Does Mosquitto mess with file ownership?

I’m investigating a very strange issue I’m having.

I obtain a Let’s encrypt certificate using Caddy, then use it for mosquitto. This work, until it’s time to renew. Caddy fails to renew the certificate because it no longer owns the file!


I’m running Mosquitton in Docker, mounting the certificate directory into the container as /mosquitto/certificates. At first I thought Docker is doing something fishy with mounted directories, but if I use any other image except eclipse-mosquitto then it doesn’t happen.

It would be quite a strange bug, but the only explanation I have at the moment is that Mosquitto itself is somehow messing with file ownership when it starts up. Is that possible?

I just had the idea to mount the volume read-only and it fixed the problem, so I’m now quite sure it’s indeed a Mosquitto bug.

Ah, it has been reported before, but closed by the reporter because there is a workaround:

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This behavior of the startup script of the docker container is not a bug, but a feature. The mosquitto executable is performing a so called “privilege drop” and change it’s effective userid to the userid 1883 , if it’s started as root user. This is default behavior of most kind of daemon executables. If you start a docker container by default the internal user inside the container will be root (mapped by the docker containerd to some generic user on the host side).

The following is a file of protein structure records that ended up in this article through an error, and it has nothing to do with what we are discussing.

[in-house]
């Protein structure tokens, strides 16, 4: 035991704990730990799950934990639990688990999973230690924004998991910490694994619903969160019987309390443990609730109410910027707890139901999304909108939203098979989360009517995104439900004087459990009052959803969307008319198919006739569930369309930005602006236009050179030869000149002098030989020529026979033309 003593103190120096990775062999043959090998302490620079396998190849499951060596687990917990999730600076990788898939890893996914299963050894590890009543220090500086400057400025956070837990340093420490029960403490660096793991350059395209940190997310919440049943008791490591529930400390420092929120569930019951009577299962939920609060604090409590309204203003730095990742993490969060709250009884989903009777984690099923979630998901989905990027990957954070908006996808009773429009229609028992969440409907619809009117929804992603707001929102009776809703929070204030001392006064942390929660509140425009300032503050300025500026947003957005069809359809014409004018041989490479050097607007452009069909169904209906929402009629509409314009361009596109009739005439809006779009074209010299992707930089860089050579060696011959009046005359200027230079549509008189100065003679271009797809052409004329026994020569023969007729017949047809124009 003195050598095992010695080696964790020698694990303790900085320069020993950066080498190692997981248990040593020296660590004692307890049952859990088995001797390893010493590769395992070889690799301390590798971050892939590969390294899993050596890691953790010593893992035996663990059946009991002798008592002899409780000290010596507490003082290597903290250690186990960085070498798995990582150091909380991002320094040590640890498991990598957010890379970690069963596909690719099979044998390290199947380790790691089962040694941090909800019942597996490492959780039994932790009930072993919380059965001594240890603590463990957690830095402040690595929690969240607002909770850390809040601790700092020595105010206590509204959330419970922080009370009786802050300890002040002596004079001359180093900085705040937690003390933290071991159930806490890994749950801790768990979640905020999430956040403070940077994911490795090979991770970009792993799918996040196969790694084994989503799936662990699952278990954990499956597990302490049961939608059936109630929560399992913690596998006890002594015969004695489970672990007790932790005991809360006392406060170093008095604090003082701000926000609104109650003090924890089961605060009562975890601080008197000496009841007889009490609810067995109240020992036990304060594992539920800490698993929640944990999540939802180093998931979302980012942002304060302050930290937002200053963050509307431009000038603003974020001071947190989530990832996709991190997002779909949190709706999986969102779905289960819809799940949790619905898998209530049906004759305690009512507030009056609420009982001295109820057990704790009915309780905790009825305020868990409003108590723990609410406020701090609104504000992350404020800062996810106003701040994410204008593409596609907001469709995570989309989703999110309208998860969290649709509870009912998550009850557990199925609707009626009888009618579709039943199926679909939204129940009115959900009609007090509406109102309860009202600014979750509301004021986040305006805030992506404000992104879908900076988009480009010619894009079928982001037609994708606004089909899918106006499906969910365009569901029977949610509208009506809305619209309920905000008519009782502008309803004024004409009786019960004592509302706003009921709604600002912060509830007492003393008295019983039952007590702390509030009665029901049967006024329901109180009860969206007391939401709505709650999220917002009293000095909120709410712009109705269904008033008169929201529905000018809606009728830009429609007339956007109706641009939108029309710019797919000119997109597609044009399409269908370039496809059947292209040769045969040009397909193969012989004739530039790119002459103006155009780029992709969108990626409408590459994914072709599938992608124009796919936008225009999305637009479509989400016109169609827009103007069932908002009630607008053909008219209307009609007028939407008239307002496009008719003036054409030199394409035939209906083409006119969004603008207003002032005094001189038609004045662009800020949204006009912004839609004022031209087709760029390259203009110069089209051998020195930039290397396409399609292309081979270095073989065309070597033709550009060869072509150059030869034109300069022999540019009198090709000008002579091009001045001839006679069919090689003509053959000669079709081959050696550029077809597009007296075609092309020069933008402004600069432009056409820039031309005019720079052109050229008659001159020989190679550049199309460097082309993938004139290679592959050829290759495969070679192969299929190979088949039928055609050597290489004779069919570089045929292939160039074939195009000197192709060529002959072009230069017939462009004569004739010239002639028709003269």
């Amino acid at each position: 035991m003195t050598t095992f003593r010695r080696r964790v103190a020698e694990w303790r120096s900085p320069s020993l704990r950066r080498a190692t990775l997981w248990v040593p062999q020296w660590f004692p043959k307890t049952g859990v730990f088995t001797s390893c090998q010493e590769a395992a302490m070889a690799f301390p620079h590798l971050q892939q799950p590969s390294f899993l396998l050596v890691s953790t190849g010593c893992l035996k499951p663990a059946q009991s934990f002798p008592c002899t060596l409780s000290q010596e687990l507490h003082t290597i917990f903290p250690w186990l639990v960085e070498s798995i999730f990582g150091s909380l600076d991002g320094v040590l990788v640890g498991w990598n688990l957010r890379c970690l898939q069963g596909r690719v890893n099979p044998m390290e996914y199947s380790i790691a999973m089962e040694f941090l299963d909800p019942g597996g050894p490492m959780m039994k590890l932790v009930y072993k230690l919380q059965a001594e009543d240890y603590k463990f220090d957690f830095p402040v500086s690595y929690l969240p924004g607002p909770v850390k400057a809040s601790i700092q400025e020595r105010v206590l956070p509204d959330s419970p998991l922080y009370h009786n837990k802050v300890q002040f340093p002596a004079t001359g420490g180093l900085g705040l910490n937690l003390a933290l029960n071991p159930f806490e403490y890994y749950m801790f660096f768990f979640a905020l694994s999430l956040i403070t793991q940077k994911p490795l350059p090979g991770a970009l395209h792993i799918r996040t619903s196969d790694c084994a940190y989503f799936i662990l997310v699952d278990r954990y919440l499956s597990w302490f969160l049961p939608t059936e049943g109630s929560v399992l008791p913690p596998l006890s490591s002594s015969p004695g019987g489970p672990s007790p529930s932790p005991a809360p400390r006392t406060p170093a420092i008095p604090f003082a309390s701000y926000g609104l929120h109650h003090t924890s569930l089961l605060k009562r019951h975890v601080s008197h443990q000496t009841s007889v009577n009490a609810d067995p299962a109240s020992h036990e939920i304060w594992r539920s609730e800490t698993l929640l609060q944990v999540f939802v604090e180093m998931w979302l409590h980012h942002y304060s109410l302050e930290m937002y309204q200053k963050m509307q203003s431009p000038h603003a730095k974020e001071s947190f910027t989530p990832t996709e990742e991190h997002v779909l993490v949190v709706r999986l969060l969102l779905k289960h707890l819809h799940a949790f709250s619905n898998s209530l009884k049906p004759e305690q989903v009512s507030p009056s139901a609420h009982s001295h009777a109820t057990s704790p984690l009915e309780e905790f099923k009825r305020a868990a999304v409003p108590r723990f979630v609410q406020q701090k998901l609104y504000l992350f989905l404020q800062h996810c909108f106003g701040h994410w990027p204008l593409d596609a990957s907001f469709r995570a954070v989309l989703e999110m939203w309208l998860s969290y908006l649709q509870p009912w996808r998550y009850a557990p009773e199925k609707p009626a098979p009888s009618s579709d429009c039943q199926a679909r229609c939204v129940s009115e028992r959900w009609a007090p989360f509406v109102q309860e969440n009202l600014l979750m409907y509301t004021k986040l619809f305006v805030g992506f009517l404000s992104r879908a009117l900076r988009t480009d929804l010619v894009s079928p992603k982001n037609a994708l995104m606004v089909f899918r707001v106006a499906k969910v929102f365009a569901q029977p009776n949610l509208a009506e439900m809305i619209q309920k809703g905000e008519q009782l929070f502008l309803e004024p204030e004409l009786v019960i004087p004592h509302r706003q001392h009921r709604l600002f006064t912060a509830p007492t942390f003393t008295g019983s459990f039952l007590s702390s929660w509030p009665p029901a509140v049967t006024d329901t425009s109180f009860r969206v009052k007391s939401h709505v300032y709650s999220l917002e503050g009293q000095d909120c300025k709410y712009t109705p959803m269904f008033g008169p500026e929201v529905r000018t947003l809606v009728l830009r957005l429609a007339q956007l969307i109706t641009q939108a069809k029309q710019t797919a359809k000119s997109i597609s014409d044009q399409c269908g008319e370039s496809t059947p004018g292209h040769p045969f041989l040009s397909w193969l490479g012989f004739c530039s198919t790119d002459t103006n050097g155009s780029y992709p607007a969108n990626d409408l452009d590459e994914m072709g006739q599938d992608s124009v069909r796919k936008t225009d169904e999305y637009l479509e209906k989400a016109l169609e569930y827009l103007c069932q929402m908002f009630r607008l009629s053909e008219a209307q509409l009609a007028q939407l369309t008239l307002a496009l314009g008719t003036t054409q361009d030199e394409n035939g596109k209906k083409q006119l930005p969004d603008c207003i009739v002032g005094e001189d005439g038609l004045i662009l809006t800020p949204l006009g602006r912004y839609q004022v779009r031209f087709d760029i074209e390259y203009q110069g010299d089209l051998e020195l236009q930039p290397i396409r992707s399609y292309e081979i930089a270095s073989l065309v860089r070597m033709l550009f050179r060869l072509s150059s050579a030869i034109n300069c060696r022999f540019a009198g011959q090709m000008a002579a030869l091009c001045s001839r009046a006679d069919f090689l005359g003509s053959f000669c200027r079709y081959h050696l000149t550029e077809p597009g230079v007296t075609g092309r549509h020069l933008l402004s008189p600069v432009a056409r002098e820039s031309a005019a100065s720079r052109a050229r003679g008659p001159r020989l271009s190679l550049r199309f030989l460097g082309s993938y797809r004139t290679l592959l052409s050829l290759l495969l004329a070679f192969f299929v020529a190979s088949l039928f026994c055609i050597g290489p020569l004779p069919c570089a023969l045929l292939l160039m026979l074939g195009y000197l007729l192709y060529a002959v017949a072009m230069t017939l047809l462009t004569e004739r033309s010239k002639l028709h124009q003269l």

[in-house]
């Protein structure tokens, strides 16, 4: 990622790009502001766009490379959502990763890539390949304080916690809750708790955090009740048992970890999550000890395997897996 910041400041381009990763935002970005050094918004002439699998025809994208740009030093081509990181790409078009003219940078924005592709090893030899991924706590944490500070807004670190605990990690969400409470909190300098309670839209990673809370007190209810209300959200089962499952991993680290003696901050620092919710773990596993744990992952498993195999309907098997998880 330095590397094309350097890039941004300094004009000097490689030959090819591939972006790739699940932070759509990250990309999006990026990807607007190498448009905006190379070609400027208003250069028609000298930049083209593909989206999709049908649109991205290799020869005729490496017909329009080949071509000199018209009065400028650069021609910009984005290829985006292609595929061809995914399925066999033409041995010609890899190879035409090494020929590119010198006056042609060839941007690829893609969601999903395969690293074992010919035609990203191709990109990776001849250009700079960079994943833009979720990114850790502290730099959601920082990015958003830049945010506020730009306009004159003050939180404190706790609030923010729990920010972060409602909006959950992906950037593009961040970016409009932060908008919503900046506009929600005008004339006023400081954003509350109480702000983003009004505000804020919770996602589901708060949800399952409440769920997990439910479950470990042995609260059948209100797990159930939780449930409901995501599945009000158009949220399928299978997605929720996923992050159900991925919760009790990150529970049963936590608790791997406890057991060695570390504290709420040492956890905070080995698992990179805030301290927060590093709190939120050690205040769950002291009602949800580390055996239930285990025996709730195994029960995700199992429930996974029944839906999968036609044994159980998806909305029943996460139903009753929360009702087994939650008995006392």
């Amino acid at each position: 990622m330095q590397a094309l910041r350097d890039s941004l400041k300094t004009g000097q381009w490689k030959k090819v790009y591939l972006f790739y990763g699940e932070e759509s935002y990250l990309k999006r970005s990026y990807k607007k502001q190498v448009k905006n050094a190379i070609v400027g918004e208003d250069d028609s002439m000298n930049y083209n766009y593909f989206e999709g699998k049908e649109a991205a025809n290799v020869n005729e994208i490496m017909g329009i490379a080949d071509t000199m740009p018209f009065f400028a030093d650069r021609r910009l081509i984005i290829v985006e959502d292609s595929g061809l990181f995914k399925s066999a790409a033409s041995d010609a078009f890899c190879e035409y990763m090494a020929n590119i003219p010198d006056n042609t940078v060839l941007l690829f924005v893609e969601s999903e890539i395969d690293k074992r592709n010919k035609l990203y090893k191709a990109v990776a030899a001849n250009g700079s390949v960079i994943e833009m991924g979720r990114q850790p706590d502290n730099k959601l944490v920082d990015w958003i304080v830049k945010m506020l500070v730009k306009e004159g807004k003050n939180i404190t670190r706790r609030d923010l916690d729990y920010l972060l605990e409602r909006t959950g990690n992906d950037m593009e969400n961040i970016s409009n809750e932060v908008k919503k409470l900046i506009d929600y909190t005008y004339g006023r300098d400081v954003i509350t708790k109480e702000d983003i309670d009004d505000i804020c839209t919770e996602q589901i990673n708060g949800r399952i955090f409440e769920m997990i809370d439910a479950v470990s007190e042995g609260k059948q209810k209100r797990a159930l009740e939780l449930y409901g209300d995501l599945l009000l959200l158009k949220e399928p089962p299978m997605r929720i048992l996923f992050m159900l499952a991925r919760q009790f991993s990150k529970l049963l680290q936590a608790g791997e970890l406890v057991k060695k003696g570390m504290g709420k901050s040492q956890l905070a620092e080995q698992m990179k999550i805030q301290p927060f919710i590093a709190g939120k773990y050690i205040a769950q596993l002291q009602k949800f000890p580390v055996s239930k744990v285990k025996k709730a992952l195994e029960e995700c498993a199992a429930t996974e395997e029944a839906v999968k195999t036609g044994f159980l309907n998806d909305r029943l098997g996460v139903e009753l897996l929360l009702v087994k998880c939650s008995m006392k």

To ensure the mosquitto is still able to read all it’s config files (and even more able to write his data files) he will change the file owership of the /mosquitto folder containing the config folder (and recursively all sub folders) to the userid 1883 (the mosquitto user).
One way to avoid this change of ownership would be to configure docker to start the container with the userid=1883. This way the startup script would no longer try to modify the ownership. But in this case you have to make sure userid=1883 is able to read the config folder and has write permission on the data folder.